On the headier side is using theme as the glue to the various vignettes. Such a technique requires more tact and forethought in its implementation. Themes are far less resilient to changes in tone than a setting and can be prone to mishandling. Unless you reveal the restaurant at the core of the story’s focus is actually a pocket dimension of an orphan’s imagination, it’ll be a restaurant from start to finish. You can’t, by contrast, pose that one man’s plenty isn’t another man’s deprivation and then reject or, more often, ignore that proposition in subsequent vignettes. On a relative scale of sweaty story prep to total winging it, thematic vignettes are slightly closer to the former. To form a cohesive narrative, each vignette should explore and develop the theme from different perspectives.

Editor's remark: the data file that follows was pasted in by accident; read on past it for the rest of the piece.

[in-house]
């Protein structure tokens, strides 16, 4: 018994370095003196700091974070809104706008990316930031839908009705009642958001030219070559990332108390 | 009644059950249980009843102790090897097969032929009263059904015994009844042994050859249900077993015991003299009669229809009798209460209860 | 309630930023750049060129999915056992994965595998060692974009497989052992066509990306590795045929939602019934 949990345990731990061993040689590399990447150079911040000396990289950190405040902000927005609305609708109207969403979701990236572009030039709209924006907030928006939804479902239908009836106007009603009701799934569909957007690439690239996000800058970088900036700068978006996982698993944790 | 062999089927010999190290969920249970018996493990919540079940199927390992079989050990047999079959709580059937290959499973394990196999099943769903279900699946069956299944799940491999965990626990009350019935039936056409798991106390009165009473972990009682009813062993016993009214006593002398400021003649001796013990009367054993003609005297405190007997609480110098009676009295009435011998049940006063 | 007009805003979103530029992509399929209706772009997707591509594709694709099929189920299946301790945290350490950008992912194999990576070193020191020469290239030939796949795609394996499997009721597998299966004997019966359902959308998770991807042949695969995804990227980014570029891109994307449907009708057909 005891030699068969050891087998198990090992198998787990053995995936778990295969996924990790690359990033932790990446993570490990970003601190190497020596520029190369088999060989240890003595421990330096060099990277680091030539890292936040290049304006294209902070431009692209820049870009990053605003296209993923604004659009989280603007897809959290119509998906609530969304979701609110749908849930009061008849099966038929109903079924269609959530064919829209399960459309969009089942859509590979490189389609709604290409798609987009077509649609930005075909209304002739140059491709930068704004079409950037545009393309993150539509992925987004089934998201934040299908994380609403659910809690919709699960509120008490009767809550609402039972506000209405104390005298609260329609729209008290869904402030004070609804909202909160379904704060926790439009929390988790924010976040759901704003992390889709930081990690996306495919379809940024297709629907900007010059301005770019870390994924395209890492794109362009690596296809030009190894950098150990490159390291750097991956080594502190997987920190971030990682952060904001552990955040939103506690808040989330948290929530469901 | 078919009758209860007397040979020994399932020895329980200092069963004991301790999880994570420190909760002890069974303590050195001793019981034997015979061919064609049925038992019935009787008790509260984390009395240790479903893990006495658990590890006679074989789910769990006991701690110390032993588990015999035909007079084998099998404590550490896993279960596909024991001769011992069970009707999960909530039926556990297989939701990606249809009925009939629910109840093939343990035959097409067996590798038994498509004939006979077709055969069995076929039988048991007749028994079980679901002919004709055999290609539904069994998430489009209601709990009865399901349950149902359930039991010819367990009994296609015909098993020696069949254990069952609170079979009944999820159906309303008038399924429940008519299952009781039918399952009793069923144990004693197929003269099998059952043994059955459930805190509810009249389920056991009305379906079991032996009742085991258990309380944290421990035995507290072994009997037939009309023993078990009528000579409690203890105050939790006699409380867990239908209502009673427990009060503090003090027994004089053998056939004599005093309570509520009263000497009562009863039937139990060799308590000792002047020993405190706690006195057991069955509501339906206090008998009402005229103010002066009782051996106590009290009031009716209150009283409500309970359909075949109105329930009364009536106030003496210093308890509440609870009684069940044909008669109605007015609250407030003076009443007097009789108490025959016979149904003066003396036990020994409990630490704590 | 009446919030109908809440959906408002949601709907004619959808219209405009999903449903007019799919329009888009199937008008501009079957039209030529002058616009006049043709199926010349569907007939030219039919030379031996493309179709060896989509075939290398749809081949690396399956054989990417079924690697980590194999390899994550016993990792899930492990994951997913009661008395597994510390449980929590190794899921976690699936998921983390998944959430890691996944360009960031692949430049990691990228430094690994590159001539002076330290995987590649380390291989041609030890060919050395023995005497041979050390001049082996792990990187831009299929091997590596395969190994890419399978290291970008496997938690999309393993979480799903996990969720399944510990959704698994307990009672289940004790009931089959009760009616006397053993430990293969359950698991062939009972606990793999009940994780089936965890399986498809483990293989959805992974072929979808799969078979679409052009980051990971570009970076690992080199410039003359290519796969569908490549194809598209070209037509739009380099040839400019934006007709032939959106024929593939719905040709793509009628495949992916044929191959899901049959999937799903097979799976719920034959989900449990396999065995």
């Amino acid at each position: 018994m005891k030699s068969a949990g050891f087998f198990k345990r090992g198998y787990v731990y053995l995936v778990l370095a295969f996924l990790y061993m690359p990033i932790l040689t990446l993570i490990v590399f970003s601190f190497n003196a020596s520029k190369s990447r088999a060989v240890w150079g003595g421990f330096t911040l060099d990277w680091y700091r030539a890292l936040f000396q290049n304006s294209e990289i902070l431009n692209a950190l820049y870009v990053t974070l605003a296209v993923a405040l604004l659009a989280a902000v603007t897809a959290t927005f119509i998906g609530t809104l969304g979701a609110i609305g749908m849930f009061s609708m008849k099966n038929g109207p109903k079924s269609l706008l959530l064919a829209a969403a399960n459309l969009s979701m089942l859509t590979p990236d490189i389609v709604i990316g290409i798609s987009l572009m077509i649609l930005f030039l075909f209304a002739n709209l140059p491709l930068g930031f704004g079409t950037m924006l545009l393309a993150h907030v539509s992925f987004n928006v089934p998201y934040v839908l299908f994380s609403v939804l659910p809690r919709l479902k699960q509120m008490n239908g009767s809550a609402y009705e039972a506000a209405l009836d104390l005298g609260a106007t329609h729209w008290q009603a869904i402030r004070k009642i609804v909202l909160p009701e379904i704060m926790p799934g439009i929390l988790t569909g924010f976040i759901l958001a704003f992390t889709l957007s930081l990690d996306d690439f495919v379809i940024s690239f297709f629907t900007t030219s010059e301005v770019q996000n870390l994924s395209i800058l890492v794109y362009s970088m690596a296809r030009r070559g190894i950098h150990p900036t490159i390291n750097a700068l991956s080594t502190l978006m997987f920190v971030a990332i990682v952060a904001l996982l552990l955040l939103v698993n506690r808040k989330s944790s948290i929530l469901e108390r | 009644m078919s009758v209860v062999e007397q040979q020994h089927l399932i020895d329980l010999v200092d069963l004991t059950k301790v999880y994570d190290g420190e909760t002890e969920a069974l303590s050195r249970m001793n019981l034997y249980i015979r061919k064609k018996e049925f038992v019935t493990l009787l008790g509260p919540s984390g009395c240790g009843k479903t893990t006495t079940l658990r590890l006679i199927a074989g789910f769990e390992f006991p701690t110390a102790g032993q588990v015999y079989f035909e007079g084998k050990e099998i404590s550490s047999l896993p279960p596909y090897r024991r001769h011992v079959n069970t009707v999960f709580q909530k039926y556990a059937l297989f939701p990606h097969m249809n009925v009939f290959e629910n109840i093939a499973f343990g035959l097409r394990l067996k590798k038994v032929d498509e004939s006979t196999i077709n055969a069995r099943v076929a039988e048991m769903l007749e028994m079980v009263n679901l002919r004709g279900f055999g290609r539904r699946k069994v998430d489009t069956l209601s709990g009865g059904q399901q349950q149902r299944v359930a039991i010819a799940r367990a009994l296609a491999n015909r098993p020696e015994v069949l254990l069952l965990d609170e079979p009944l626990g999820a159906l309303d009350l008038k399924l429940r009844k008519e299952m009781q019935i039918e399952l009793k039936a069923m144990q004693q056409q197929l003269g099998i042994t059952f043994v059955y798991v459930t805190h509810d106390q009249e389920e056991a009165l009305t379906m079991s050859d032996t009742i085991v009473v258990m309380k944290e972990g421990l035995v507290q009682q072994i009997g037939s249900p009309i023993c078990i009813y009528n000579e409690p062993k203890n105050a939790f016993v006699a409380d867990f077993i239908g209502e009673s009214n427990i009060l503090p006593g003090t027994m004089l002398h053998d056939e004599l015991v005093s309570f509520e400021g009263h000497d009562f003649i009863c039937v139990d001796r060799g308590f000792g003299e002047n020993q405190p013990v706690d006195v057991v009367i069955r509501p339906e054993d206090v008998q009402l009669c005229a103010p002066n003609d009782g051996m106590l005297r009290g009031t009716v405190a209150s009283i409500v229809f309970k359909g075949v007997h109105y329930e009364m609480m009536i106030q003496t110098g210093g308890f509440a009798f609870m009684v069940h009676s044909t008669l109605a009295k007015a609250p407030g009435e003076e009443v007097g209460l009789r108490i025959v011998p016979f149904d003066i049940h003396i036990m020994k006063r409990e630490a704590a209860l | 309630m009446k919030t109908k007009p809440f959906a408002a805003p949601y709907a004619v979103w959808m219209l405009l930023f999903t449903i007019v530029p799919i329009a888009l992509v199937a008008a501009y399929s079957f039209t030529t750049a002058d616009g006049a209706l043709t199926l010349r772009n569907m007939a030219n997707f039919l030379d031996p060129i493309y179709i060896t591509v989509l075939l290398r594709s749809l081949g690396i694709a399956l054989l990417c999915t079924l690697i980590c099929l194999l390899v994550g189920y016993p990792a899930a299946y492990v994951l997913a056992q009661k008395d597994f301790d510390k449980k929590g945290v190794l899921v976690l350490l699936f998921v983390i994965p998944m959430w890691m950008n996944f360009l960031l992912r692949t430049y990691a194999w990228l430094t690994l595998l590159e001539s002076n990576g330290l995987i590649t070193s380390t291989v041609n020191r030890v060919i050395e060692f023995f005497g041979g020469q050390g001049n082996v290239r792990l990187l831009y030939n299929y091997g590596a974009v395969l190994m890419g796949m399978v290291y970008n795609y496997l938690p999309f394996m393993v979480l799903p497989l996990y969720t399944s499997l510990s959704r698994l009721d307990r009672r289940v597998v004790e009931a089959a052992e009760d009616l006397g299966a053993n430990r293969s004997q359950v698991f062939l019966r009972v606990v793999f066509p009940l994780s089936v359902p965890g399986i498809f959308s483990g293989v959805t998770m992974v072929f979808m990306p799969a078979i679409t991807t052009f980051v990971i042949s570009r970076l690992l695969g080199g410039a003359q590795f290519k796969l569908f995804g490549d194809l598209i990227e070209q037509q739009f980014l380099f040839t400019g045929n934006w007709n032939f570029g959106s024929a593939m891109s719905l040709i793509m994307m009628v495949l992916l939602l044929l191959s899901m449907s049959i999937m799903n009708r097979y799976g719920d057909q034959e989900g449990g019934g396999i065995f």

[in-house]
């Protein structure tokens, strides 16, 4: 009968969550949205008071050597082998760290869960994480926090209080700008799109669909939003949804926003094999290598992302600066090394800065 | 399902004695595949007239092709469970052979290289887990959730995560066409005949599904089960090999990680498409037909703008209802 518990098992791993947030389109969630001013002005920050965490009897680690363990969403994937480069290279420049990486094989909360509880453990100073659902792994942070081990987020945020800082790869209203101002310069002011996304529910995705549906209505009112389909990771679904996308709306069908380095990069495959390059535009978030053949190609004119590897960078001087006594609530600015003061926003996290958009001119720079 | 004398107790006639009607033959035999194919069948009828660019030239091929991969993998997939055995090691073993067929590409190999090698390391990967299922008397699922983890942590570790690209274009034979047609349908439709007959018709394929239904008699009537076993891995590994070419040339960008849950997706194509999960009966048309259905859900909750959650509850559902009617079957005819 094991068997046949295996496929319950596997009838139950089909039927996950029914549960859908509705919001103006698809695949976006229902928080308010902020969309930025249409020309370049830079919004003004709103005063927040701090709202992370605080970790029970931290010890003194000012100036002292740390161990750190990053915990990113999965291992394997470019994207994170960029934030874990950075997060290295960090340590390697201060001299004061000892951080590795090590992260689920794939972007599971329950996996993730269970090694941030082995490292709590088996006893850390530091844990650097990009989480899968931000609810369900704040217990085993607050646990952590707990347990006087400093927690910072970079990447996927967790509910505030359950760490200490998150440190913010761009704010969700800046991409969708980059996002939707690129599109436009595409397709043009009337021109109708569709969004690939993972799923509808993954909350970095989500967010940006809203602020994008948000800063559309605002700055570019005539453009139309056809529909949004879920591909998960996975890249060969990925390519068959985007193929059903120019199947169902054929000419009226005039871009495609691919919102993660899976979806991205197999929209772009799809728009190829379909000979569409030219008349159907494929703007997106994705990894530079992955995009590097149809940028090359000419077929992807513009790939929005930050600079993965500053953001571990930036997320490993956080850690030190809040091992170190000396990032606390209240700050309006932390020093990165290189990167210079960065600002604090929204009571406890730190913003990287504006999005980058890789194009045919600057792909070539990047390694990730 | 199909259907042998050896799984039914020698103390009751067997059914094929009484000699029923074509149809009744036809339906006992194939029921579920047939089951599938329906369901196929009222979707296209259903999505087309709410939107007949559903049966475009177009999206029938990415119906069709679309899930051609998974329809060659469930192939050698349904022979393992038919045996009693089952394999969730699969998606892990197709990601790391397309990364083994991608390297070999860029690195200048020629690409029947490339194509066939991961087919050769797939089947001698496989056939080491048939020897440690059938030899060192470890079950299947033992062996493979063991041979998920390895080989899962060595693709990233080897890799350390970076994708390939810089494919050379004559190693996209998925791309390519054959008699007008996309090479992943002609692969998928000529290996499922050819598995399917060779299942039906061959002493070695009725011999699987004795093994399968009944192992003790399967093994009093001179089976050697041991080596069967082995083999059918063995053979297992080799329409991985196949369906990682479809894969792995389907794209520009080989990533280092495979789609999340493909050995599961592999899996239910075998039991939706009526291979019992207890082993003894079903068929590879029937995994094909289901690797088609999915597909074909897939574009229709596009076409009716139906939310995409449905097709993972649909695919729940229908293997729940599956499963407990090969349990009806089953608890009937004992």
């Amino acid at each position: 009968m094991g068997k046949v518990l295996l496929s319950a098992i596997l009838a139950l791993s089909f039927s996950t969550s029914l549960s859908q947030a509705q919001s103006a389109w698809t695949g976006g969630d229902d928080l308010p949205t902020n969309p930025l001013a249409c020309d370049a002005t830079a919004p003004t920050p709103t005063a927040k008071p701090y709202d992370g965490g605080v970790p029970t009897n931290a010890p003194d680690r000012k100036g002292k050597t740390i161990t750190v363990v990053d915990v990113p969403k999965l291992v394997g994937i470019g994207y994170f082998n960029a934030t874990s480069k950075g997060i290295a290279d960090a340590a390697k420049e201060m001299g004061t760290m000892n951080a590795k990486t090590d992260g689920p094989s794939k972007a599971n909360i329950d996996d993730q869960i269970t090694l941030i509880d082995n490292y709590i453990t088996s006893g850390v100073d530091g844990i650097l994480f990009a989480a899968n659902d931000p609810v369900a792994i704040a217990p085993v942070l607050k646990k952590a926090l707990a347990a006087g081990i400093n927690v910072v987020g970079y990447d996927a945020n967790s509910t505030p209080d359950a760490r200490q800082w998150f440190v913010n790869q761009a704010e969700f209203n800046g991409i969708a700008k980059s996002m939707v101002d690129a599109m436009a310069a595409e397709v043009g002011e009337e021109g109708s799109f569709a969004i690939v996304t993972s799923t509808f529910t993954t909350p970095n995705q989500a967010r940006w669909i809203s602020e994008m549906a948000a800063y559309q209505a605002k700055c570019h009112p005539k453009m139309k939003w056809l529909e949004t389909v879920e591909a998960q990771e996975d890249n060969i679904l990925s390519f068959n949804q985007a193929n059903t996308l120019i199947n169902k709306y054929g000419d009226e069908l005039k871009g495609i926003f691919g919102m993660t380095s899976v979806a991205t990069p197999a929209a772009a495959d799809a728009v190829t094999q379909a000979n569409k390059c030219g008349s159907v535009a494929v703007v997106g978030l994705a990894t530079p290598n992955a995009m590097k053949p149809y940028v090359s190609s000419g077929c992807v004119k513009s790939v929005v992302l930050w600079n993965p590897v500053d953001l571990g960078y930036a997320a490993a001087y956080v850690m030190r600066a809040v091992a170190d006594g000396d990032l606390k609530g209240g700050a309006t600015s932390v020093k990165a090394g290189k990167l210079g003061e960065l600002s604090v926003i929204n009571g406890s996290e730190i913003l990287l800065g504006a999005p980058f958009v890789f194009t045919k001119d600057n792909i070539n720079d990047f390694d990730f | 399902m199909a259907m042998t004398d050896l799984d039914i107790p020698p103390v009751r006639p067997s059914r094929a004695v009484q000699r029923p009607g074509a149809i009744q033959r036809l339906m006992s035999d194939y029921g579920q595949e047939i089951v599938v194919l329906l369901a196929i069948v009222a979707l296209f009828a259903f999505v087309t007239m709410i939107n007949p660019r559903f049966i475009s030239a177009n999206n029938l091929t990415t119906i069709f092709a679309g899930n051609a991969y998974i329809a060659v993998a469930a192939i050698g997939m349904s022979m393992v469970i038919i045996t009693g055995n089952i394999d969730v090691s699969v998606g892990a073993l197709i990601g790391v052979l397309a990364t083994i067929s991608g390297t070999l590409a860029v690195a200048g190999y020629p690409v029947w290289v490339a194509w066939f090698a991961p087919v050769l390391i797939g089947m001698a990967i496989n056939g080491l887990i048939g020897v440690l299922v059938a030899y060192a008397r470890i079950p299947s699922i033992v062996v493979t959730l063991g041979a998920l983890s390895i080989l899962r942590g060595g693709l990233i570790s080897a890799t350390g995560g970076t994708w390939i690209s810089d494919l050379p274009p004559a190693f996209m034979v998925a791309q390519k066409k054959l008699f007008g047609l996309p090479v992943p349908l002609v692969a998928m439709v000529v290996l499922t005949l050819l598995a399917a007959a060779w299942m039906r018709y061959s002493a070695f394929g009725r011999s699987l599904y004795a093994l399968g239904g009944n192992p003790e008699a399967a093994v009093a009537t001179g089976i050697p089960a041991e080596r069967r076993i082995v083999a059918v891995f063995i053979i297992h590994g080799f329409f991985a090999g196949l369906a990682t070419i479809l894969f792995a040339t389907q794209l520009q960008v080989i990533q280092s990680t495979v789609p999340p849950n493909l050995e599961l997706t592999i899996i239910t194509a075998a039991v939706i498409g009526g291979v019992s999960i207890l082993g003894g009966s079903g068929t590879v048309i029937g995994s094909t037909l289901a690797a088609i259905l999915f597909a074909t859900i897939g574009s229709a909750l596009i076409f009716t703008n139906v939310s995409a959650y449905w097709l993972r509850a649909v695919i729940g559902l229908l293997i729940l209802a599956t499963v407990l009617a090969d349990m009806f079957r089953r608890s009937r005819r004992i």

For instance, the pain of losing family. Easily one piece could cover a child’s driftlessness after losing a parent and the next could show a completely different character adrift after losing a child. We see both completely separated characters joined by their similar circumstances. Further, there can be a child losing a parent and then in the next vignette we see how a parent who lived that circumstance acts around their child as if we’re seeing the child from the first vignette matured, impacted by their terrible experience. You can jump between cultures, continents, centuries, classes, etc. Show how this experience shapes people and thus the people around them. Vary the setting and characters to show that all peoples can experience this, that it is universal. You can also show how that experience can be different for different people. A yeoman’s eldest son might have to take up the mantel of his deceased father, working the fields and taking command of the house. A modern-day rich kid who can maintain the same standard of living on their mother’s salary might have to contend with the emotional emptiness of their lost parent and find a sense of bleak comradery with the children of divorce in their school.